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Walk with Me / Film Screening / Nuttaphol Ma
August 30, 2018 @ 7:30 pm - 9:00 pm
A series of films by Nuttaphol Ma will accompany his Walk with Me Exhibition. Ma interweaves storytelling between each films to contextualize The China Outpost’s thematic exploration about invisible labor and her occupation of contested sites.
The films to be screened are the following:
Born by the River (28min) . 2013
From a chance finding of a B/W photo circa 1885 of an unknown Chinese laborer working in Death Valley, I took on his persona to march out of Badwater Basin. The resulting essay film questions the interpretation of the structural remnants of Harmony Borax Works, the laborer’s employer, as to why the plaque of this national landmark honors the owner and not the workers. This absurdist undertaking exemplifies what one can do to break the silent norm. The work begins my probe into the ideals of the American Dream by revealing the spatial injustice of such contested sites.
Shitpipe Explosion @ The China Outpost (28min) . 2012
The short film captures an event that took place at The China Outpost, a self-imposed sweatshop created by Nuttaphol Ma at the basement of a defunct art gallery in Chinatown Los Angeles from 01 Oct 2011 to 31 Dec 2012. As a result of sewage water from the gallery’s toilet directly above the sweatshop overflowing into the space, Ma was told that part of the sweatshop was to be jack-hammered on 10 Feb 2012. In preparation for the event, Ma cut the site in half, one side to continue to iron while the other side to stage the workers’ excavation and realignment of the shitpipes below. Readings from Maxine Hong Kingston, Andrew Lam, dialogues between the unknown workers, sounds from Donizetti’s Anna Bolena, the saw, the pounding align the seemingly disconnected points to create murmurs between the spectacle of the mundane and the absurdity of the everyday.
A Grain of Rice Under a Microscope (8min) . 2013
The film’s undertaking was inspired from an event that took place at my retail day job on a busy Autumn Sunday in 2010. One of my colleague approached me looking deeply distraught. She saw our managers watching our activities on the sales floor from the office’s computer monitor making a “play-by-play” commentary of us. This exchange left me numbed. I woke up the following day feeling like a grain of rice under a microscope.
In 2013, I set out to retrace my experience of that busy Autumn Sunday. Under my own terms, I performed the act of sitting and surveying in and around the premise of a fast food restaurant to mirror the 8 hour shift of the workers behind the counter. Two rolls of B/W super 8 film were deconstructed to shoot one frame for every four seconds in order to captured my 8 hour sitting where I recorded unfolding events and conversations that occurred between management, myself and two police officers.
The China Outpost > on the road @ Union Station (2min) . 2014
According to the statement of significance from National Register Nomination, “ Los Angeles Union Station, is a very handsome landmark that is a milestone in architectural history and the history of transportation in America.” What the statement of significance failed to acknowledge was the displacement of community members of what was the original Chinatown where the station is built upon. My site specific performance of re-situating and working within the mobile unit of The China Outpost at Union Station silently protested the spatial injustice that lies beneath the land. The durational performance of processing plastic bags into threads at this contested site invited curious passerby to meaningful conversation about my actions and the history of Union Station.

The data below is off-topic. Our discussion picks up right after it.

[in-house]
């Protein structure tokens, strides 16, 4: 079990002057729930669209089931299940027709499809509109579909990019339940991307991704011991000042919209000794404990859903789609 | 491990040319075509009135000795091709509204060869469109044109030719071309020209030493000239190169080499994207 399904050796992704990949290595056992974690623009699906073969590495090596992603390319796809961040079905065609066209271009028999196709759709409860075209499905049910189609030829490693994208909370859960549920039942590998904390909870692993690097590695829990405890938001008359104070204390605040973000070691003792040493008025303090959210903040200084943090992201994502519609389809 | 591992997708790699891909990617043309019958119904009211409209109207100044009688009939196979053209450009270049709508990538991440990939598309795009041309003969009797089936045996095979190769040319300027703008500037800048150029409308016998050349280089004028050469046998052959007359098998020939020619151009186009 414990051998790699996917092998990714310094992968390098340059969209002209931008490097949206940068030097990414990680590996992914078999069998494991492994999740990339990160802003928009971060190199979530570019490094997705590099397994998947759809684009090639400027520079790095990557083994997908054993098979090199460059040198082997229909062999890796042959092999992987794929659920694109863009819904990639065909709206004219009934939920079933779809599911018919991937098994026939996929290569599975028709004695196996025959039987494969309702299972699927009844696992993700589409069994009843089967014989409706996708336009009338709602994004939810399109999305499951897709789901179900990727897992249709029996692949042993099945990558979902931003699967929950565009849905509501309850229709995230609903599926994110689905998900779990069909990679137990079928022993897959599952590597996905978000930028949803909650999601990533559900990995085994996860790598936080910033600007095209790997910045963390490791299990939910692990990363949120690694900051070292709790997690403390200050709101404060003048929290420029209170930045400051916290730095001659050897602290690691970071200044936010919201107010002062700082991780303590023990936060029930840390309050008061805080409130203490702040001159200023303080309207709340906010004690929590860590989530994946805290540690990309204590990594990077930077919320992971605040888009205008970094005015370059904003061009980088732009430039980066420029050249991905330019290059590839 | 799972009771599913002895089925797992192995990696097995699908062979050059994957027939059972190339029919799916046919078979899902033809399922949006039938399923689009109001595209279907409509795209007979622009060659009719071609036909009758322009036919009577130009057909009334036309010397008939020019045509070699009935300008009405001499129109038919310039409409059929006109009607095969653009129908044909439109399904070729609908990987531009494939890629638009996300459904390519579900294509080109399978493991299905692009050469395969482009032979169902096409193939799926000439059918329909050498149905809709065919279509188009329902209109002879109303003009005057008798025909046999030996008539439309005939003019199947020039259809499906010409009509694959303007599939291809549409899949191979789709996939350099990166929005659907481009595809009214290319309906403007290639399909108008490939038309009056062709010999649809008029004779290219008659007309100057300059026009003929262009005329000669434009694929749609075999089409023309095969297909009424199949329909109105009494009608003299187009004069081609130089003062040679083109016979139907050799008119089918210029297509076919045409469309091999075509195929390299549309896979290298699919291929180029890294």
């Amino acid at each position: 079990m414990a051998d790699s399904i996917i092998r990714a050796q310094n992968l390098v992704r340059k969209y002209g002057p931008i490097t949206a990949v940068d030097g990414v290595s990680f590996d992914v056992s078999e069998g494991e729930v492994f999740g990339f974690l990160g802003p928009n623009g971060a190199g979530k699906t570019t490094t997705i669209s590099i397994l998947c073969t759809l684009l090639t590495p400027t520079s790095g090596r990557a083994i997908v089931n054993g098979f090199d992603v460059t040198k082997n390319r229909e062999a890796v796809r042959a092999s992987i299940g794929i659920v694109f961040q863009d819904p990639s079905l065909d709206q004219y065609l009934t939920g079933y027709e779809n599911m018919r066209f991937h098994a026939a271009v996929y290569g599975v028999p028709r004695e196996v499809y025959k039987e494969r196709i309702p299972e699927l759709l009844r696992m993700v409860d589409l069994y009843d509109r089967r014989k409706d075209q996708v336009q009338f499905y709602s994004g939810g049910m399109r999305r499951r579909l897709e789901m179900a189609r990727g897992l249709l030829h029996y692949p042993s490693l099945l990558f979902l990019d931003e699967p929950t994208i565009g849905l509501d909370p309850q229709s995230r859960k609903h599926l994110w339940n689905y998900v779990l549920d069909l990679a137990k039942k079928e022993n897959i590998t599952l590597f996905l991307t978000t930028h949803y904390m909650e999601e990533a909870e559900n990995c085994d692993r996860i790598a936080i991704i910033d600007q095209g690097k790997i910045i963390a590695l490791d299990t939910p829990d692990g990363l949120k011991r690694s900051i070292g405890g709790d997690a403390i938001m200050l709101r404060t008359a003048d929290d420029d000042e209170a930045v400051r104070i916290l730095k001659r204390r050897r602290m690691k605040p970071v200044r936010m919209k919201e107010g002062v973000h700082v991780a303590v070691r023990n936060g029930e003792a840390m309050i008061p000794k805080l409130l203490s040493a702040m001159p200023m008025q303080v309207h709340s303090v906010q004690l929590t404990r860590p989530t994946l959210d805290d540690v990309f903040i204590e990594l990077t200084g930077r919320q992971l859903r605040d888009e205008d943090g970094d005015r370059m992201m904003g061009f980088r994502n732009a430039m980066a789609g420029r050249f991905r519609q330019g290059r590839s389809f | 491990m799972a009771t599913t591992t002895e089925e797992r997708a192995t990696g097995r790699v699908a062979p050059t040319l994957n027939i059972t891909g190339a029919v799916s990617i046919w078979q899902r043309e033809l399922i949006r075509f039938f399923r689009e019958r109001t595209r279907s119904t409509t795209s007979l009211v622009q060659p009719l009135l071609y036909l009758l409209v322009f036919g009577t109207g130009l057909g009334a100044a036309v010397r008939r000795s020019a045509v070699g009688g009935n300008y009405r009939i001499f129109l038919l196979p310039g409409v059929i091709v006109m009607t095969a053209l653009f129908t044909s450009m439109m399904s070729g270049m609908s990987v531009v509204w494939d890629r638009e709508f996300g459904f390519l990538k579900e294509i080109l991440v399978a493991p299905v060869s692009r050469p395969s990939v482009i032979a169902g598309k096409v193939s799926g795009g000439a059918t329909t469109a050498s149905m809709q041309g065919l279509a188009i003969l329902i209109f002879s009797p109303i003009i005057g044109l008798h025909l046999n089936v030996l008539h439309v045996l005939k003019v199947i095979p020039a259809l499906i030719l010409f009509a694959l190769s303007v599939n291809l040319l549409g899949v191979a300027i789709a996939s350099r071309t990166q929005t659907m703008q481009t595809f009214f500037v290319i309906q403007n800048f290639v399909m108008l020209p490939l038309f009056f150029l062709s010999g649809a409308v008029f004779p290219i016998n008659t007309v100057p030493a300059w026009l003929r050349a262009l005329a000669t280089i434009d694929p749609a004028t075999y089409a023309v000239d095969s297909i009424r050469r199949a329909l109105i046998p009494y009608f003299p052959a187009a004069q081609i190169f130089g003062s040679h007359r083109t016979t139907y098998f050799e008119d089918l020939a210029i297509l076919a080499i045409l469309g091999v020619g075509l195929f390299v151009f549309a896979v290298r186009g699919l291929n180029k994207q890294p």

Whist there, Mike, a wanderer from St. Louis approached me. I asked him if he has family. His mother lives in Phoenix caring for his 84 year old grandmother. I asked him why not join them. He responded, “the house is too small.”
The China Outpost > on the road . New Mexico . 01May-27May2016 (15min) . 2016
Day in and day out, from 01May to 27May 2016, The China Outpost occupied parking lots of big box stores along Cerrillos Road – a major thoroughfare leading to Santa Fe that has eroded its intimacy to a web of megastores. The sociocultural interventions at these contested sites function as make-shift forums that invite curious passerby to open ended conversations about migration and the labor of adapting to a new home.
The month’s work is housed in an essay film that captured an unscripted journey culminating to a serendipitous conversation with the Governor of Abiquiu Pueblo named Ten Crows in which he posed an un-answerable question, that is … How do we free our oppressors?
Mr. Proud, Why do I Have to Memorize the Star Spangled Banner? (2min) . 2017
Invisible labor goes unseen, unheard and those who put in the labor repeat the task over and over again. It is an arduous conditioning of the mind to stomach the pace, the rhythm. It is heroic because collectively these unspoken tasks are the voiceless blood and tears of our socio-economic landscape. This site specific durational work transforms the gallery’s wall space into a form of a flag – a nameless, stateless flag that honors the heroic mundane with dimension repurposed from a typical drywall size flipped horizontally.
The video documents the labor of my wall markings that took place at Human Resources Gallery’s “off” hours at 8 hour shift intervals as part of my durational performance work. These hours replicated the graveyard shift suggesting not as an artist’s attempt to romanticize and patronize the idea of invisible labor but it was my honest truth. At the time of making this piece, I, too, juggled jobs between multiple teaching sites and my retail day job. The only available hours in the day to navigate around my situation was from 11pm to 7am.